Our National Sexual Emergency

A heat wave powered on just prior to the long weekend. It’s hot around here, like mid-summer, baking in a stew of low-level smog and sweat. Ottawa, the unsexiest of the unsexy, mumbles to itself about something uncomfortable stirring at the base of that clock tower shaft on the Hill – some conversation building in the left chamber. Over at the museum, they’re talking gonads and G-spots. Down in Kingston, a painting of the naked prime minister hangs in a library. It’s spilling over. And here we are now, having a national discussion about sex.

Really, the painting of our naked prime minister was only the queasy afterglow to a problem started by that museum exhibit that somehow didn’t make anyone upset in Regina or Montreal, but as soon as it landed in Ottawa, had the heritage minister frothing. It’s inappropriate, James Moore said when he was asked for his opinion. The rules were therefore tightened. So much for seeing it if you’re a 12 year-old. Hold your questions about masturbation and vaginas and condoms and things, everyone. In the meantime, go home and dumbly press your pelvis into something firm and wait a few years, I guess. Sorry kid, you have to be 16 to take this ride. It’s an age of eligibility thing. This government has this thing about raising them. It’s tough to explain. Anyway, the door’s that way.

“Come on, daddy-o,” MP Rosanne Doré Lefebvre derides the absent heritage minister in question period. “It’s not 1955. Sex happens. And it’s better if youth are more informed, not less,” she continues. Then, a question: Would the government please stop meddling in museums and culture and science? Across the House of Commons, a backbench Conservative MP, Wai Young, screams “do you have children?” like it matters.

Paul Calandra, the heritage minister’s stand-in for the day, addresses Doré Lefebvre. "As I am the father of two young girls, I will not be visiting it," he says, inadvertently bragging that he, at least, already knows how it all works. But his point was about parental choice. So, which kids should get to go to this thing? "It is up to parents to make that decision on their own,” he adds. "We know Canadian parents can make their own choices," he repeats a moment later. Yeah, we get it. It’s about those people of legal age making the right choice for their own lives and their own children. Let's remember that one.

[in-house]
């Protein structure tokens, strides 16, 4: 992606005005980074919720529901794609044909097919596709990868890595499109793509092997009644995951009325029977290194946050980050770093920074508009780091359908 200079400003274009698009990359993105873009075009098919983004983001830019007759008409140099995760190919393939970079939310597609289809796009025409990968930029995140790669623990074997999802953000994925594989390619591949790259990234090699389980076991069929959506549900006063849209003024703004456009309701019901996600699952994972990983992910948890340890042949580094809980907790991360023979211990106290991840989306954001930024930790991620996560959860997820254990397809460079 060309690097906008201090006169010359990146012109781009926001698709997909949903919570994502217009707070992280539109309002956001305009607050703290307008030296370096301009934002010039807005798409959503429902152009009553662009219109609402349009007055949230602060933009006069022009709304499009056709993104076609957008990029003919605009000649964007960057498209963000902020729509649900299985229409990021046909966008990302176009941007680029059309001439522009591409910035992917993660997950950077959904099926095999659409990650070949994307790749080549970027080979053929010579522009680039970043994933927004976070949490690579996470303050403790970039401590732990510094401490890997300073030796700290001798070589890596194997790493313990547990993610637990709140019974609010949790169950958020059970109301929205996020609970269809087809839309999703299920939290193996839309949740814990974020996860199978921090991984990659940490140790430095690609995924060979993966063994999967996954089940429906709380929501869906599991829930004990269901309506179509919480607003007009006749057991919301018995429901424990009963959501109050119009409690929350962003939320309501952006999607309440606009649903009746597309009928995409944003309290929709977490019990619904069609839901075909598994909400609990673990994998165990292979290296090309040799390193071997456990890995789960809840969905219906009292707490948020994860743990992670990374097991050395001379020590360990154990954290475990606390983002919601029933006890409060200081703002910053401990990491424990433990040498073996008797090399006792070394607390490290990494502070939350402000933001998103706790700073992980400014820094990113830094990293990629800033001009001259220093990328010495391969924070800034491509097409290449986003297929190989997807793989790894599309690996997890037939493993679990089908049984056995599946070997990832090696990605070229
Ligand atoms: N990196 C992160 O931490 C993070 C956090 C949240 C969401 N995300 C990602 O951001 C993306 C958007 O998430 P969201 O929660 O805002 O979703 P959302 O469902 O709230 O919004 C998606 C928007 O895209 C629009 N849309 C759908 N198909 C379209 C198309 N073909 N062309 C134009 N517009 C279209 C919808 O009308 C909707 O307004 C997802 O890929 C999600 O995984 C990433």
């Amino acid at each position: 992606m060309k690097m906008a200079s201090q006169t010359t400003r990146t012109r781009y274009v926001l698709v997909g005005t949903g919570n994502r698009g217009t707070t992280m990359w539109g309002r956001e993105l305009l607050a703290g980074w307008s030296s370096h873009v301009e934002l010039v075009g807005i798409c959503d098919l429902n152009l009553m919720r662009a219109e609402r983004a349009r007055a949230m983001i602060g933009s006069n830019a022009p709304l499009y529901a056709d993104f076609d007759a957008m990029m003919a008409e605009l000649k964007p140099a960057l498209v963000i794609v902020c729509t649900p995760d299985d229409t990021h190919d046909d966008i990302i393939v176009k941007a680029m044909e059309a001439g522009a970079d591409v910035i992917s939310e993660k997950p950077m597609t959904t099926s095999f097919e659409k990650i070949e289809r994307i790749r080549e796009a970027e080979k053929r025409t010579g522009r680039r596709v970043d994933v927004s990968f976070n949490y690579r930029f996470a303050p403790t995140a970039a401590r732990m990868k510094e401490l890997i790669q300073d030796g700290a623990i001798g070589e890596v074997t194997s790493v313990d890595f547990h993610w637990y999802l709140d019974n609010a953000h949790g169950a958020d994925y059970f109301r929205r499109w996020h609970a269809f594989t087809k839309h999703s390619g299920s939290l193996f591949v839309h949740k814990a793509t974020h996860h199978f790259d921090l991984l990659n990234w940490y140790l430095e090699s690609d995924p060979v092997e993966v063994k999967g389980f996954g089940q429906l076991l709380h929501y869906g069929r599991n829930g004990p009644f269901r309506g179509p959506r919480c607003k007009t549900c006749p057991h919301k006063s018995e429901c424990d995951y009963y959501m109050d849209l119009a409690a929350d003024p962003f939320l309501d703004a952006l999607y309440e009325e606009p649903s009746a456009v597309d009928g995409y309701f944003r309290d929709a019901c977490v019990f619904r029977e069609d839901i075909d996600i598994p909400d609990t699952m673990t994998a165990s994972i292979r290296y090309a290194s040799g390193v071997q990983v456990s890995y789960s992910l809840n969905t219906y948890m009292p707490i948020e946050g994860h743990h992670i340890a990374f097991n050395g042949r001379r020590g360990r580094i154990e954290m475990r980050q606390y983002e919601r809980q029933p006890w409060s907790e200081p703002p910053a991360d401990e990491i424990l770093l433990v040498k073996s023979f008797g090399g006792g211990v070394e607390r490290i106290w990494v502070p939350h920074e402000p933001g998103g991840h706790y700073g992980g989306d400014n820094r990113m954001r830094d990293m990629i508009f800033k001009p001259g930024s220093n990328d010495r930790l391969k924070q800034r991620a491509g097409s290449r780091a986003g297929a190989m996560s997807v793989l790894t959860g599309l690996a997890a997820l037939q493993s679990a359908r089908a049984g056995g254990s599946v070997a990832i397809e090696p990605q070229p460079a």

I flip over to Sun TV News. The same umbrella chain will publish a quote from a concerned parent, worried that it all “felt like a sexual agenda being pushed.” Over to you, Michael Coren. He looks out at me on the screen, his guest of the day in the box to his left. The exhibit, the guest says, has words in it – words that look like this: “C-O-C-K” and “P-U-S-S-Y,” he explains, spelling each one I guess just in case Coren’s evening broadcast audience is that coveted 5-12 demographic. But where were we? Oh right. The words. Let's get that shit out of our museums, and pronto, before something terrible happens, like disseminating contextual knowledge for people under the age of 15. That’s Urban Dictionary’s job. But then, Coren assures everyone that it’s not long for this life, this tell-all sex exhibit – certainly not, he says, if “we have anything to do with it.”

And what do they have to do with it? What does anyone have anything to do with it? Oh, the money – that funding for the museum that made this an issue in the first place. Conservative MP and Adult Government Spokesman, Dean Del Mastro tells CBC a day or so into the National Sex Emergency that the whole thing is outside the mandate of a museum of science and technology. Beside him, fellow panelists and opposition MPs snigger. It’s called biology, Dean, they say. “It’s called a lot of things,” he replies, “it’s not biology.” Whatever. I stare at Del Mastro’s Looney Toons necktie. Under the circumstances, I find it disconcerting.

It seemed like only a minute ago we were talking about things like an omnibus budget bill and the state of our parliament's power. There was talk of accurate costing information for a fleet of fighter jets that will protect our sovereignty and dictate our military agenda for a generation. We were discussing whether any job was a good job for someone on employment insurance. There was a moment when the Speaker of the House withheld a government question in the House because of poor decorum, and there were other points where he seemed to care less about that. At one point, opposition MPs grilled the environment minister for four hours, late into the night. He duly answered in kind. Some polls showed the NDP ahead by a bit. Some kids rioted in Montreal.

But we stopped talking about all those for a few minutes. Instead, we sat in the heat, wondering whether biology is classified officially as being under the purview of a science museum or if there’s an agenda being pushed. Yeah, there’s an agenda. For the conversation, anyway.


Hey Harper, nice baby dick.

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